By: Surjith Karthikeyan, Deputy Secretary, Government of India
The metropolitan cities in India displays its transport history in its long-lived infrastructure and settlement structures. The ‘locked in’ patterns and characteristics may not reverse quickly even if the stimulus is reversed and may reinforce further trends in same direction. In Indian metropolitan cities, due to economic activity concentration in the heart of the city, its mobility are usually ensured by public taxi cars or private cars plying all over the locality, which is relatively cheap and reaches the nearest starting point of journey of the traveller.
The existing transport design in this city evolved historically based on the market requirements and that any move against the same may be counterproductive and may ultimately affect the livelihood of various stakeholders. Non-adherence to strict time table of operation as also the opportunistic behaviour of public transport buses, shortage of buses during the peak hours, further deteriorates the provision of public transport in key areas.
In this context, Government initiatives as part of PM GatiShakti, a transformative approach for economic growth and sustainable development, announced in the recent budget, is an eye opener. Facilitation of multimodal connectivity between mass urban transport and railway stations, designing of metro systems and civil structures to be re-oriented and standardized for Indian conditions and needs, may improve the transport sector.
Promoting a shift to use of public transport in urban areas complemented by clean tech and governance solutions, special mobility zones with zero fossil-fuel policy, and EV vehicles are indeed steps in the right direction.
World Bank indicates that by 2031, around 600 million people are estimated to reside in Indian cities. However, only about 20 cities of India with population over 5 lakh has some kind of organised public transport and a few has rapid transit. The share of public transport actually showed a declining trend from 70% (year 1994) to almost 40% (year 2007) in large Indian cities. Also, in Indian cities, accident rates as also fatality rates are one of the world highest, mainly affecting the vulnerable and the poor, who doesn’t possess their means of transportation.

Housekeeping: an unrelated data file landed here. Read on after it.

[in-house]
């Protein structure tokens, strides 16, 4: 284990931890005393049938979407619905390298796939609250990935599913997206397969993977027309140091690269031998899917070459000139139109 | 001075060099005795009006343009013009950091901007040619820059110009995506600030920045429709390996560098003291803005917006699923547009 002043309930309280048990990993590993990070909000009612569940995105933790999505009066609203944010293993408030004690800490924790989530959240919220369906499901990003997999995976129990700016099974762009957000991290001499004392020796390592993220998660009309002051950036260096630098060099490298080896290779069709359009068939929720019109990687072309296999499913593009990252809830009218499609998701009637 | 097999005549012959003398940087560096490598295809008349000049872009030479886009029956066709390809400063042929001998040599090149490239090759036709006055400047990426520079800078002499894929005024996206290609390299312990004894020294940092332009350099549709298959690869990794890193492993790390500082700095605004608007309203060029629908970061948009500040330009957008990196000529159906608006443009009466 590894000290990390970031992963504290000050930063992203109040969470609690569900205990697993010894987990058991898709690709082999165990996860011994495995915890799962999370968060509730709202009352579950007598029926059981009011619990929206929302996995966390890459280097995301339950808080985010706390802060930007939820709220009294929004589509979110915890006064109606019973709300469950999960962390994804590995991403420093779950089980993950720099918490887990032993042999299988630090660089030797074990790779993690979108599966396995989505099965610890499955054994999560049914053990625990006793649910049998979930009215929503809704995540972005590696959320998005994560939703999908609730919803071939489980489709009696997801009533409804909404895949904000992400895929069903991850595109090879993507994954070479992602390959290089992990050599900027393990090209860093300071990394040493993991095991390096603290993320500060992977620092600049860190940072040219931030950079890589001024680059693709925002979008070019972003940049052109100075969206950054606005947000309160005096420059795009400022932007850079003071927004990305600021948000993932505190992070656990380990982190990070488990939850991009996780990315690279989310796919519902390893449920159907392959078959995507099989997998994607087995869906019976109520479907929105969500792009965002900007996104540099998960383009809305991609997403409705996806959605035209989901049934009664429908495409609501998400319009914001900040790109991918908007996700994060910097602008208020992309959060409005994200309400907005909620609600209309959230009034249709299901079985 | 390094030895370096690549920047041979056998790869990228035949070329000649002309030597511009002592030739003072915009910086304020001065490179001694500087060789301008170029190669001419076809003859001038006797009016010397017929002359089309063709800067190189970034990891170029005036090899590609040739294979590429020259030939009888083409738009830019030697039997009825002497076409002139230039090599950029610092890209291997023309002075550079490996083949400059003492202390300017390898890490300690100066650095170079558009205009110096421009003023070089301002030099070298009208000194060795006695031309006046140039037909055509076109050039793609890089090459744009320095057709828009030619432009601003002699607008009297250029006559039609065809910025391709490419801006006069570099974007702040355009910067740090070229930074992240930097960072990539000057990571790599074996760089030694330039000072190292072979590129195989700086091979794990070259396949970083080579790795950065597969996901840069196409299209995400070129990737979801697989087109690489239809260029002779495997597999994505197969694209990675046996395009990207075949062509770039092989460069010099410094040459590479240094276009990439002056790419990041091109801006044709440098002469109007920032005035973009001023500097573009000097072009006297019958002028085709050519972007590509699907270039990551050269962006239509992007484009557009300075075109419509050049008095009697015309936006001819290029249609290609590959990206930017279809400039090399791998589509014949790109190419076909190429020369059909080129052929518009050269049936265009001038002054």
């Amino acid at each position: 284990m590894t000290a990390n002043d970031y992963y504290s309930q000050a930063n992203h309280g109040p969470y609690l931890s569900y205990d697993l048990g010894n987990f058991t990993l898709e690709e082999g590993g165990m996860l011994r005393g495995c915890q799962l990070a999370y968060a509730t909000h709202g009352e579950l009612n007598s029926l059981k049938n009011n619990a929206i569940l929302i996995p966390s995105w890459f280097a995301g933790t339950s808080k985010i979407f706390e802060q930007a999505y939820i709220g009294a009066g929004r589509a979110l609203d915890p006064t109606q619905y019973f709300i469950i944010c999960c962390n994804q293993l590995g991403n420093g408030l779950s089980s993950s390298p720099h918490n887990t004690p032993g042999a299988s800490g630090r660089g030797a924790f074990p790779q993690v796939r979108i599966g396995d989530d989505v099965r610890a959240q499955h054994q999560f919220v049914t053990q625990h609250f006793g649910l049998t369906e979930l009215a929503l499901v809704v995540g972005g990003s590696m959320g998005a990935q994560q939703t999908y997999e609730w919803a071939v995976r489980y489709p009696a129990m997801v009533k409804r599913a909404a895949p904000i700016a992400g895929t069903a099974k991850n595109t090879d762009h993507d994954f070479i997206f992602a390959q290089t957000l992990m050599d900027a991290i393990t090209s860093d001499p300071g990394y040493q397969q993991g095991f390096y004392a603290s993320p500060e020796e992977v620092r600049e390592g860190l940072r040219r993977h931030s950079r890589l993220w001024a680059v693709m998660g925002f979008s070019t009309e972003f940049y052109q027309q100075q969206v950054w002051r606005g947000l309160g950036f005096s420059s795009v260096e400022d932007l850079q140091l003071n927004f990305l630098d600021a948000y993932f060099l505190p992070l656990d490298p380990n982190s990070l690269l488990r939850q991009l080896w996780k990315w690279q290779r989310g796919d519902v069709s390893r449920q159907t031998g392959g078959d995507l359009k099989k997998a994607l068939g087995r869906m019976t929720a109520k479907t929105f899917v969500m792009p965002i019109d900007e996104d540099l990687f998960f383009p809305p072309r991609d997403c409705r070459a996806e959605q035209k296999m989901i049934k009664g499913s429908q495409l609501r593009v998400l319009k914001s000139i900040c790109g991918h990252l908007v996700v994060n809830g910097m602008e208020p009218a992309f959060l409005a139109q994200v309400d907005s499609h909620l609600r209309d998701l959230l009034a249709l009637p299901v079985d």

India’s population of 377 million (31.2%) is residing in urban areas as per 2011 census. This according to the estimates of United Nations is expected to grow to 590 million (40%) by 2030 and 875 million (58%) by the year 2050. Though 30% of the total population is residing in urban areas, India’s Gross Domestic Product (GDP) contributed by those urban areas is approximately 63%.
Indian cities are also confronting with a series of issues even with the current size of the urban population, which include inter alia severe congestion; increasing greenhouse gas (GHG) emissions from the transport sector; deteriorating air quality; exploding growth in the number of private vehicles (largely motorcycles) and increasing road accidents. This with the expectation of the growth of urban population, the situation could easily get out of control. This indeed may thwart economic development efforts of India unless the vision in the recent budget is taken forward in the right spirit by the respective state governments.